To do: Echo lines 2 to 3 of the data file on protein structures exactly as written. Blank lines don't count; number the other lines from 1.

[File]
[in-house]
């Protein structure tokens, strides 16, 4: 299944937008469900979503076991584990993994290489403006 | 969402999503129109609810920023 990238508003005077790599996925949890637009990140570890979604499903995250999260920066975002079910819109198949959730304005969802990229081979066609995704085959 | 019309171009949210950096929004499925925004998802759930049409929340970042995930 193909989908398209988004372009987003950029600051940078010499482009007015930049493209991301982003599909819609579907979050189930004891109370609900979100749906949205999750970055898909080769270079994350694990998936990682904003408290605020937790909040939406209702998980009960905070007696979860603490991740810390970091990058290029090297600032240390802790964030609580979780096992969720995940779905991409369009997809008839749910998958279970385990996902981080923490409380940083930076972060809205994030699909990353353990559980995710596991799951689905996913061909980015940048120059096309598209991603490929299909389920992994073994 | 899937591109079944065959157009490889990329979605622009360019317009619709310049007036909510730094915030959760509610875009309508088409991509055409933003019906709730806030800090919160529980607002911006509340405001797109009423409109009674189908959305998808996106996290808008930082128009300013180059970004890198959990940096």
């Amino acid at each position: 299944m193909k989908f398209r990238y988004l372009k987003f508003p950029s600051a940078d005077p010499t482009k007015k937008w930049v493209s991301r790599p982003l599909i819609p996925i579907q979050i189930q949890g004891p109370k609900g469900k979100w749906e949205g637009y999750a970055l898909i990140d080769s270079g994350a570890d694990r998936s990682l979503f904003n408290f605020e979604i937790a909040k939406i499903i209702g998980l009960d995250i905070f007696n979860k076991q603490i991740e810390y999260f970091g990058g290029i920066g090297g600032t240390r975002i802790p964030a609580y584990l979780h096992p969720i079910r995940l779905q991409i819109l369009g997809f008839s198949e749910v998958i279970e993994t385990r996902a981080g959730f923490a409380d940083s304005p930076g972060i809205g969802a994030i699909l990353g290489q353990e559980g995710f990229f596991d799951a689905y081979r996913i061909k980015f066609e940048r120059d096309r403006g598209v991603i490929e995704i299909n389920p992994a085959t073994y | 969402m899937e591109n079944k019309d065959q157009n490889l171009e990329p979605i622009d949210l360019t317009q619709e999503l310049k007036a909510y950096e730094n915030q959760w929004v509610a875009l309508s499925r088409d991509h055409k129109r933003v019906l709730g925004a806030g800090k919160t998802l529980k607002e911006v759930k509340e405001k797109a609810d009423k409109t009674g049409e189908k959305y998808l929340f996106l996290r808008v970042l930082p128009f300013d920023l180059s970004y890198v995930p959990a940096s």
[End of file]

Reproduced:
């Protein structure tokens, strides 16, 4: 299944937008469900979503076991584990993994290489403006 | 969402999503129109609810920023 990238508003005077790599996925949890637009990140570890979604499903995250999260920066975002079910819109198949959730304005969802990229081979066609995704085959 | 019309171009949210950096929004499925925004998802759930049409929340970042995930 193909989908398209988004372009987003950029600051940078010499482009007015930049493209991301982003599909819609579907979050189930004891109370609900979100749906949205999750970055898909080769270079994350694990998936990682904003408290605020937790909040939406209702998980009960905070007696979860603490991740810390970091990058290029090297600032240390802790964030609580979780096992969720995940779905991409369009997809008839749910998958279970385990996902981080923490409380940083930076972060809205994030699909990353353990559980995710596991799951689905996913061909980015940048120059096309598209991603490929299909389920992994073994 | 899937591109079944065959157009490889990329979605622009360019317009619709310049007036909510730094915030959760509610875009309508088409991509055409933003019906709730806030800090919160529980607002911006509340405001797109009423409109009674189908959305998808996106996290808008930082128009300013180059970004890198959990940096």
């Amino acid at each position: 299944m193909k989908f398209r990238y988004l372009k987003f508003p950029s600051a940078d005077p010499t482009k007015k937008w930049v493209s991301r790599p982003l599909i819609p996925i579907q979050i189930q949890g004891p109370k609900g469900k979100w749906e949205g637009y999750a970055l898909i990140d080769s270079g994350a570890d694990r998936s990682l979503f904003n408290f605020e979604i937790a909040k939406i499903i209702g998980l009960d995250i905070f007696n979860k076991q603490i991740e810390y999260f970091g990058g290029i920066g090297g600032t240390r975002i802790p964030a609580y584990l979780h096992p969720i079910r995940l779905q991409i819109l369009g997809f008839s198949e749910v998958i279970e993994t385990r996902a981080g959730f923490a409380d940083s304005p930076g972060i809205g969802a994030i699909l990353g290489q353990e559980g995710f990229f596991d799951a689905y081979r996913i061909k980015f066609e940048r120059d096309r403006g598209v991603i490929e995704i299909n389920p992994a085959t073994y | 969402m899937e591109n079944k019309d065959q157009n490889l171009e990329p979605i622009d949210l360019t317009q619709e999503l310049k007036a909510y950096e730094n915030q959760w929004v509610a875009l309508s499925r088409d991509h055409k129109r933003v019906l709730g925004a806030g800090k919160t998802l529980k607002e911006v759930k509340e405001k797109a609810d009423k409109t009674g049409e189908k959305y998808l929340f996106l996290r808008v970042l930082p128009f300013d920023l180059s970004y890198v995930p959990a940096s």